The first element under paragraph 4(a), requires the Complainant to establish that the disputed domain name registered by the Respondent is identical or confusingly similar to a mark in which it has rights.

The Complainant has provided adequate documentary evidence of its ownership rights in the “Maybank” marks. The Panel notes that the Complainant’s earliest trademark registration dates back to 1990. Further, the Complainant has established the international reputation of its “Maybank” marks and has also provided evidence of its registered trademark rights in Hong Kong (the apparent location of the Respondent) since 1996.

The Panel finds the disputed domain name consists entirely of the Complainant’s “Maybank” mark and the gTLD suffix “.com”. The gTLD suffix is generally disregarded while assessing the identity or confusing similarity between the disputed domain name and the Complainant’s mark. The Panel finds validity in the Complainant’s argument that the mere substitution of the first capital letter in the mark with a corresponding lower case letter in the domain name is not a significant difference when making an overall comparison between the domain name and the mark.

The Panel therefore finds the disputed domain name is virtually identical to the Complainant’s trademark “Maybank”, and that the Complainant has satisfied the requirement under paragraph 4(a)(i) of the Policy.

B. Rights or Legitimate Interests

The second element under paragraph 4(a) of the Policy requires the Complainant to, at minimum, present a prima facie case that the Respondent lacks rights or legitimate interests in the disputed domain name. Once the Complainant has made a prima facie case, the burden shifts to the Respondent to refute the Complainant’s averments and to show that it has rights or legitimate interests in the disputed domain name under paragraph 4(c) of the Policy. (See WIPO Overview of WIPO Panel Views on Selected UDRP Questions, Question 2.1)

As the Respondent here has not filed a response, the Complainant’s assertions remain unchallenged by the Respondent. Based on an assessment of the evidence on record, the Panel finds there is no indication that the Respondent has been commonly known by the disputed domain name or that it has used the disputed domain name for a bona fide offering of goods or services.

Further, the Complainant has categorically stated that it has given no authorization to the Respondent to use its mark in the disputed domain name and there exists no connection between the Parties. This establishes that Respondent is not a licensed or authorized user of the Complainant’s “Maybank” mark. In the absence of any evidence to show the Respondent’s rights as discussed above, the Panel finds that the use of the Complainant’s mark in the disputed domain name is not a legitimate use, particularly when the Complainant has not authorized its use.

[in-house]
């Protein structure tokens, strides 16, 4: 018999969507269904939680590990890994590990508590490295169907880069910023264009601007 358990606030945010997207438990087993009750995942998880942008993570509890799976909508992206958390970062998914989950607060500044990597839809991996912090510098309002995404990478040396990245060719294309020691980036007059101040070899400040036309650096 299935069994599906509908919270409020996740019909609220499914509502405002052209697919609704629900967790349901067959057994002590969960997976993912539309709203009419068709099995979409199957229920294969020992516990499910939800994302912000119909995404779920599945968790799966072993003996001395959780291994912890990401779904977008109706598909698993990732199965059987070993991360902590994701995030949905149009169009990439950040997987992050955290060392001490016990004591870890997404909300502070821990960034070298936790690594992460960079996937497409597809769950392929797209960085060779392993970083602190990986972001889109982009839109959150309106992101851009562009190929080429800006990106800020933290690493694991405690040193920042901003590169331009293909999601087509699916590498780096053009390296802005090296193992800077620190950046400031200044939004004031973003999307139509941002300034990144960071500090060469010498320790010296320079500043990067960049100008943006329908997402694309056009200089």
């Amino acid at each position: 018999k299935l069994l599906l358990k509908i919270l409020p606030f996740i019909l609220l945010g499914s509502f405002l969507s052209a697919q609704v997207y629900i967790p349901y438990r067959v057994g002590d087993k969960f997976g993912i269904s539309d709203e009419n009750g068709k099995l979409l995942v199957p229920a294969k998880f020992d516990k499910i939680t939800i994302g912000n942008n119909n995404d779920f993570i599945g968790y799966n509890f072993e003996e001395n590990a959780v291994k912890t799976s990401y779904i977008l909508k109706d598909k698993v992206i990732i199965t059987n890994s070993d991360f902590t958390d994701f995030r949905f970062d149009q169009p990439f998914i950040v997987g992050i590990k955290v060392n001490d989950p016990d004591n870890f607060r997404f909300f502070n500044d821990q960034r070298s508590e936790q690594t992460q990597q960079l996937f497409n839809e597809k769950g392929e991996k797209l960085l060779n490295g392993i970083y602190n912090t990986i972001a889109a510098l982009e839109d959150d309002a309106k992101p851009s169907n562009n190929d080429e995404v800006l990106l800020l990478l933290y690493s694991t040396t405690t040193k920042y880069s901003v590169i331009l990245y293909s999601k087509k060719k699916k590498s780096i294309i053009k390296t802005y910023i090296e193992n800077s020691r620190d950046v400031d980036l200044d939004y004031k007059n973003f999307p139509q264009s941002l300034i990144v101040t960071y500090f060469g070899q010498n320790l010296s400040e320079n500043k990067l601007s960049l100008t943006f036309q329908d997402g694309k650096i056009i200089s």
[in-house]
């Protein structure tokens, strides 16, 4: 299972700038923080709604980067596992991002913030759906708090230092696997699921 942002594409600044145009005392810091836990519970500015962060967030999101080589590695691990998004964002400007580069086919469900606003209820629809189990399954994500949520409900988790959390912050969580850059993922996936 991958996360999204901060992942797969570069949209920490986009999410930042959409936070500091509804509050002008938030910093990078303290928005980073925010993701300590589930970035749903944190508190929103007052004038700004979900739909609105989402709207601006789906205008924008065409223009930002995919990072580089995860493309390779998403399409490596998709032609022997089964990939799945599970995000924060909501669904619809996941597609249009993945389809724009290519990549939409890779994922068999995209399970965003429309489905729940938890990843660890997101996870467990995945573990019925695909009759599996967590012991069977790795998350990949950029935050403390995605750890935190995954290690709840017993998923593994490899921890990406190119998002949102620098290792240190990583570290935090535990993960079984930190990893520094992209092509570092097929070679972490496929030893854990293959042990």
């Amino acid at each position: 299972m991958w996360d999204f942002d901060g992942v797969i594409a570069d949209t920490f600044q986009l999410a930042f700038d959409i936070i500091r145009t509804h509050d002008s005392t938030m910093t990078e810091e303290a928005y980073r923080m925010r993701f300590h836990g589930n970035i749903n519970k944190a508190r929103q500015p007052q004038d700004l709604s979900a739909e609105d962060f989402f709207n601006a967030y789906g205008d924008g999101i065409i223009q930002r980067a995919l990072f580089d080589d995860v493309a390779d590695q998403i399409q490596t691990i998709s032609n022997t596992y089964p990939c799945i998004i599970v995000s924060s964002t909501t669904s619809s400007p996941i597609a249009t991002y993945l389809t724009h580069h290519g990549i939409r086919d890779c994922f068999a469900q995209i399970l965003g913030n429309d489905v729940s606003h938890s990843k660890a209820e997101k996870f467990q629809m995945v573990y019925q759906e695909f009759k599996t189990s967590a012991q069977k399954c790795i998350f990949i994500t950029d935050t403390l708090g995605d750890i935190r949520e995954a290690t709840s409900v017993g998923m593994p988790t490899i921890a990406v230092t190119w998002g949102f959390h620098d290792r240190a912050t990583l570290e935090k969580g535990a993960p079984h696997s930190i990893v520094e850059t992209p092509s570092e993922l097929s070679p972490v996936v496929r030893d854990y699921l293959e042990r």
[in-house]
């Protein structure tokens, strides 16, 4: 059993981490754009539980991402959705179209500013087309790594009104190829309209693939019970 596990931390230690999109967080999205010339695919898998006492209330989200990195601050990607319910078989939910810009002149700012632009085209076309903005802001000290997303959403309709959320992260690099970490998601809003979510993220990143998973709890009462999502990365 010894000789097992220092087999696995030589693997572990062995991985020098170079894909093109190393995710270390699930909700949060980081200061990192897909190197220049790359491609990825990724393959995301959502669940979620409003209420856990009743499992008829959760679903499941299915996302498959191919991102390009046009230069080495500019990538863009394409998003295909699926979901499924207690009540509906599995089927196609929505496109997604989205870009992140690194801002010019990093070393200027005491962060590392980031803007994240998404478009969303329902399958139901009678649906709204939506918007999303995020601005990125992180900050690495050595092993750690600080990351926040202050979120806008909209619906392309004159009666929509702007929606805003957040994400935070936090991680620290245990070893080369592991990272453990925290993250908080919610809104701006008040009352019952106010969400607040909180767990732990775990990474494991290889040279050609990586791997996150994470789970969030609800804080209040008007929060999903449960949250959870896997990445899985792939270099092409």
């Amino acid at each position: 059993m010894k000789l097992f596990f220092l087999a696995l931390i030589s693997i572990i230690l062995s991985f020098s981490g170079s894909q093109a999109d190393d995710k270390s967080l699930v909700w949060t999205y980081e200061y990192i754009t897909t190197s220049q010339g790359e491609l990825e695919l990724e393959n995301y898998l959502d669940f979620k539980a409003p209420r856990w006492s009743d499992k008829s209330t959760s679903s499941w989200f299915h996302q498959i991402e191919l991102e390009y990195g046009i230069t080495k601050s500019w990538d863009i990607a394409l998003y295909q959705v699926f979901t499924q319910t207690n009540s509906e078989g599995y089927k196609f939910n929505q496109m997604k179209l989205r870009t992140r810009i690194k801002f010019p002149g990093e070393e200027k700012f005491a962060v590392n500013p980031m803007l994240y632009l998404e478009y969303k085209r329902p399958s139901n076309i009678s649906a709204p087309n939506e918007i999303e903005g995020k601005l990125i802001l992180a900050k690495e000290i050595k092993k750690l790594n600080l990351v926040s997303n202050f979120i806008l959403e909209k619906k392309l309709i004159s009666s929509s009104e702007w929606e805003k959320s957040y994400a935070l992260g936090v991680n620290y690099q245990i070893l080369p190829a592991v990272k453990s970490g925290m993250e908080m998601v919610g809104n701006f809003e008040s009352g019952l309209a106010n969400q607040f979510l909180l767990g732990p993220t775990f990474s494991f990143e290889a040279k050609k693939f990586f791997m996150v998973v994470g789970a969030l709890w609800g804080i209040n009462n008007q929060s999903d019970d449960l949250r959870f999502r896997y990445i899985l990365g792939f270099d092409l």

The manner of use of the disputed domain name is also germane for determining rights and legitimate interests. The use of a domain name which is identical or confusingly similar to the Complainant’s trademark with an intention of deriving advantage from user confusion and diverting Internet users to other commercial sites does not confer legitimate rights on the Respondent. See for instance, Bridgestone Corporation v. Horoshiy, Inc., WIPO Case No. D2004-0795.

The Panel is satisfied that the Complainant has made a prima facie case under paragraph 4(a)(ii) of the Policy and that the Respondent lacks rights and legitimate interests in the disputed domain name.

C. Registered and Used in Bad Faith

The third element under paragraph 4(a) of the Policy requires the Complainant to establish that the disputed domain name was registered and used in bad faith by the Respondent.

Paragraph 4(b) of the Policy enumerates a set of four circumstances, any of which, if found to be present, would demonstrate that the disputed domain name was registered and used in bad faith by the Respondent. The Complainant in the present case alleges bad faith on two grounds under paragraph 4(b):

- Under paragraph 4(b)(i) , the Complainant has alleged that the Respondent has registered the disputed domain name for the primary reason of selling it to the owner of the trademark, (the Complainant), for valuable consideration in excess of Respondent’s documented out-of-pocket costs directly related to the disputed domain name.

- Under paragraph 4(b)(iv), the Complainant has alleged that the Respondent has intentionally attempted to attract Internet users to its site by creating a likelihood of confusion as to the source, sponsorship, affiliation and endorsement of its site.